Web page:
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Planning Commission reviews high-density development

Site would include homes, townhomes on nearly 17 acres



MILTON, Ga. — Land surrounding the pond along Mayfield Road near Downtown Crabapple could soon be under development with the proposal of a 69 home subdivision.

The development, dubbed Lakeside at Mayfield Road, would include 28 single-family homes and 41 townhomes on 16.9 acres which includes the pond running along the westbound side of Mayfield.

The proposal was first presented at last Wednesday’s Planning Commission meeting.

Under the proposed plan, Milton would take possession of 4.9 acres of the pond and surrounding areas to be used as park space.

It is that park space that allows for the high-density development.

Under the four parcels’ zoning, a limit of five units per acre is permitted under the Crabapple form based code. However, with Milton taking possession of the pond acreage, as well as a half-acre for a potential road connection, that number was raised to the maximum of nine units per acre.

Those added units come through the city’s Transfer of Development Rights program. The program allows landowners the ability to waive the right to develop their land and to transfer those development rights to a different parcel of land. That allowed developer Taylor Morrison to nearly double the density of the subdivision permissible under the current zoning.

Even with the density, Zoning Manager Robyn MacDonald said the city could get a “big bang for the buck” in the subdivision.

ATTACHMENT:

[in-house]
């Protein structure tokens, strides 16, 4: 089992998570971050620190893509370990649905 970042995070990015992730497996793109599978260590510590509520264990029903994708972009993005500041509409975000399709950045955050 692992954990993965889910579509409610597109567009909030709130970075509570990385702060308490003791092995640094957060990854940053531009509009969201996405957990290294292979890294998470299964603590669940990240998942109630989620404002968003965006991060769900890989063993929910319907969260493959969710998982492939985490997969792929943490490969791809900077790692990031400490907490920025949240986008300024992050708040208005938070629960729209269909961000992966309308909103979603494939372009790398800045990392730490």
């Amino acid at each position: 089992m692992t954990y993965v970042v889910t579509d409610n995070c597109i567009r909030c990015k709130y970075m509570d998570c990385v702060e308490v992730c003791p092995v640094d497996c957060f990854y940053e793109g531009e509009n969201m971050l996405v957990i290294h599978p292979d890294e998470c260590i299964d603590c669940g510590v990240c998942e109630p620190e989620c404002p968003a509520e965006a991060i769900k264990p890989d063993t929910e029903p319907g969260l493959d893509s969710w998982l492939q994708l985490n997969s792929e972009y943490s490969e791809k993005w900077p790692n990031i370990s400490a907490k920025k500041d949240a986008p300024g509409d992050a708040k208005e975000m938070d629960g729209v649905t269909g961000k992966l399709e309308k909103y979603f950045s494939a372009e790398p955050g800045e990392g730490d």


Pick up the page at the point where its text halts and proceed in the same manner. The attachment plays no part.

The city has sought the pond for use as park space, including under the Downtown Crabapple Placemaking Plan which was approved in May. In addition to the transfer of ownership of the pond and surrounding areas, the developer will repair the dam and triple the volume of the lake through excavation.

Surrounding the pond area will be a path and a public parking area along the main entrance.

The development also includes lit sidewalks on both sides of the public road traversing the subdivision.

Residents, however, have voiced concerns about the road. Multiple residents from Dansbury Park voiced their concerns over traffic. The main entrance of the development would be directly across the street from the neighborhood.

Kenneth Wood of Taylor Morrison said the developer is looking into the possibility of a left turn lane into the development, but residents were still concerned it would not alleviate their difficulties in exiting the subdivision.

Another entrance would connect Lakeside to the Charlotte Drive extension. A potential third entrance is possible behind Crabapple Crossing Elementary.

Under the city’s new preliminary plan review process, the Planning Commission no longer recommends approval or denial of developments. Rather, the commission meetings provide “public hearing, review comment and recommendations” to the developer according to the city code.

The community development director can then apply those recommendations by approving, denying or returning the plan to the developer with comments.

Upon approval from the director, the developer is then granted a land disturbance permit. The infrastructure, such as roads, must be in place before the development goes before the City Council for a final plat review.

The Planning Commission made no recommendations following the Lakeside presentation.

A proposal for four lots on 36 acres on Holly Road and Arnold Mill Road was also presented at the meeting with no recommendations from the board.

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